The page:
Adventure of a lifetime
Mandzuk moving on after 45 years with Faculty of Education
Maybe he should have worn a wide-brimmed sable fedora. After all, this daunting task seemed an archaeological dig worthy of Indiana Jones.
Was it his third visit to the site or his fourth? At this point, he’d lost count.
In this case, the site was the dean’s office and the treasure hunter in question was David Mandzuk, whose latest crusade found him packing up his belongings after eight years of service to the Faculty of Education.
Digging down far enough, you would surely find an artifact from 1975, the year he embarked on his first adventure, a four-year BEd-degree at the University of Manitoba. A master’s degree would follow. Then, raising a family, completing a PhD and teaching full time—all at the same time.
You want harrowing adventure? Eat your heart out, Harrison Ford.
Starting as a part-time sessional instructor, Mandzuk rose through the ranks to serve as dean. After eight years, Mandzuk has decided to hang his hat as dean of education and make a change.
45 years at Faculty of Education
“There’s been a connection here for … 45 years. I can’t believe it!” he says.
Inspired by his own teachers who boosted his confidence, Mandzuk set his career path in education.
“They drew me out of my shell,” Mandzuk says, recalling early on that he enjoyed working with both children and adults as a swimming instructor. “Those were the formative experiences that pushed me in this direction.”
‘I thought I could make a difference in improving the quality of the student experience. … I felt that I had something to contribute to our common conversations about how to make education better in the province.’
When the offer came, he reluctantly assumed the mantle of dean, however, assured by the conviction that he could make life better for students—both in the faculty, and across Manitoba.
“I thought I could make a difference in improving the quality of the student experience. That was one thing,” Mandzuk said. “I also felt that after being in education—at that point for 32 years—that I had a good understanding of K-12 education in the province. I felt that I had something to contribute to our common conversations about how to make education better in the province.”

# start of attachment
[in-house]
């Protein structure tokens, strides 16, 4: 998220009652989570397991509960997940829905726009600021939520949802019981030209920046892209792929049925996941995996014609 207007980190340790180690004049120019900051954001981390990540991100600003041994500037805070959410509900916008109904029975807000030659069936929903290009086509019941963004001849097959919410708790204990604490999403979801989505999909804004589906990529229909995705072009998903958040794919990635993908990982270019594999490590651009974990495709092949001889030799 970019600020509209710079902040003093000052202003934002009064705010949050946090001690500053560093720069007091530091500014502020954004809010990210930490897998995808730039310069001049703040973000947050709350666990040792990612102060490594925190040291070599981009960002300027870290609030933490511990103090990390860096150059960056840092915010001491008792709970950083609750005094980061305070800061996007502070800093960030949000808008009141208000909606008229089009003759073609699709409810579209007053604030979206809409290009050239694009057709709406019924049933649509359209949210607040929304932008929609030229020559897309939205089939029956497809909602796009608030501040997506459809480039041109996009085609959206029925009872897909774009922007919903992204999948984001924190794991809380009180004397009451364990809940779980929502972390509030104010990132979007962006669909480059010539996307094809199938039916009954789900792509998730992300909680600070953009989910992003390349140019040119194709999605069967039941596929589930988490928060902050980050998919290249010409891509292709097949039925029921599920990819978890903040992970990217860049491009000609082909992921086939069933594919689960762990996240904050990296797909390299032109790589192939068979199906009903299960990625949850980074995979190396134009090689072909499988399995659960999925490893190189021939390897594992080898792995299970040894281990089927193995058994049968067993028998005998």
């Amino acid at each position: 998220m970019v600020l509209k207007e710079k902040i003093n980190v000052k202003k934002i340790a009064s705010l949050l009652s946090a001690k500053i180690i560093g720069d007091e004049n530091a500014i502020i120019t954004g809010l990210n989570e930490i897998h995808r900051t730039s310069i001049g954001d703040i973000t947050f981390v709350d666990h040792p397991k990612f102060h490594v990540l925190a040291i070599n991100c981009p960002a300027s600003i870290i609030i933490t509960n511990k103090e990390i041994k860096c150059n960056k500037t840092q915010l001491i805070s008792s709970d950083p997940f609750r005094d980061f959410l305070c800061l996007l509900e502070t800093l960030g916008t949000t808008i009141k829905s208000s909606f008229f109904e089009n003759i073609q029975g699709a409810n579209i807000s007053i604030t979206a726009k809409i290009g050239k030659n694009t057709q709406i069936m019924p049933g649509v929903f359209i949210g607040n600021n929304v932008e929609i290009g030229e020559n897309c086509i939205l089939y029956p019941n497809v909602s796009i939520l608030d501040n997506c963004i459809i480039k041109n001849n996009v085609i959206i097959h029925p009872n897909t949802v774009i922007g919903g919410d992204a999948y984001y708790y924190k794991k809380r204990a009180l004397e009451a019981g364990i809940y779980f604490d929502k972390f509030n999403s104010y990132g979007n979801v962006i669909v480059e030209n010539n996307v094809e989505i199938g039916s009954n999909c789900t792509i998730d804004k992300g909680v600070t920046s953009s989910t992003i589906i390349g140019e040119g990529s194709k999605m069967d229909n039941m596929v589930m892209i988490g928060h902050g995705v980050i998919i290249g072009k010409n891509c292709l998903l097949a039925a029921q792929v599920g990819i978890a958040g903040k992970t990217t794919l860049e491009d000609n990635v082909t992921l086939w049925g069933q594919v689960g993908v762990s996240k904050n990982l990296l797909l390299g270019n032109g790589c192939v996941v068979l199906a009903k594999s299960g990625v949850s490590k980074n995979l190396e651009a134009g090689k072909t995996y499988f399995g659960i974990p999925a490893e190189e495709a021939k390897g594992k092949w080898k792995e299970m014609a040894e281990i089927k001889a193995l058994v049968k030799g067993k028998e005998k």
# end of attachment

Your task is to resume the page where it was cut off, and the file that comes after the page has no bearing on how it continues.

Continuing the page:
Reflecting on his eight years as dean, Mandzuk is proud to have overseen the completion of two strategic plans and significant development of learning spaces at the faculty, notably the Indigenous Community Space, a space devoted to the Truth and Reconciliation process, as well as a Learning Commons, redevelopment of the science labs, and the new student council offices among others.
“I learned early on that the spaces where people live and work really have an effect on how they feel and how they value their work or their education,” Mandzuk said.
The faculty has also seen increased success in research, including the appointment of two Canada Research Chairs.
To provide additional research supports for faculty, Mandzuk oversaw the hiring of research-grants facilitator Eric Magnuson, and established the faculty strategic research fund that supports small-scale research and scholarly projects.
Significant cultural changes
Moreover, Mandzuk is proud of significant cultural changes at the Faculty of Education.
“We have a lot of new hires with exciting, new ideas that help us continue to be educational leaders in the province and across the country,” he said, noting that in just the past five years, 15 faculty have been hired into tenure-track positions.
And in 2015, when the TRC report tabled several calls to action highlighting the need for reform in education, the faculty heeded the call.
Professors Melanie Janzen and Jerome Cranston organized TRC sessions for BEd students. This was followed by the implementation of the BEd diversity-admissions policy that has since seen the number of minorities double since the policy’s implementation in 2017.
“We’ve seen our numbers of Indigenous students increase. We’ve now got Indigenous student representation on our student council committees. We’ve hired a number of Indigenous scholars in the last few years and we have created the Indigenous community space,” Mandzuk said, adding that theme of diversity throughout the faculty is pervasive.
“It really is one of the major threads that binds us all together in the faculty: Our commitment to diversity and preparing our students for all the complexities of working in a diverse learning and work environment,” Mandzuk said,
Looking forward, Mandzuk plans to continue as acting dean for Extended Education over the next year while continuing in his role as professor in the department of Educational Administration, Foundations and Psychology.
In the meantime, he has just completed contributions to two collaborative writing projects—both COVID-19 related. One of those projects, a chapter for an e-book on the effects of COVID-19 on K-12 education in Manitoba and co-written with Cameron Hauseman is expected to be published by UM Press in October. The other, a journal article on the effects of COVID-19 on teacher education in Ontario and co-written with Shirley Van Nuland, Krista Tucker Petrick and Terri Cooper has already been published in a special issue of the British journal, Journal of Education for Teaching.
After a year of administrative leave, he plans to retire in 2021-2022, the year the last Indiana Jones movie is set hit the silver screen.
No doubt Mandzuk plans to close his career franchise with a more relaxed approach. How about more time at the lake?
“That would be nice,” he says.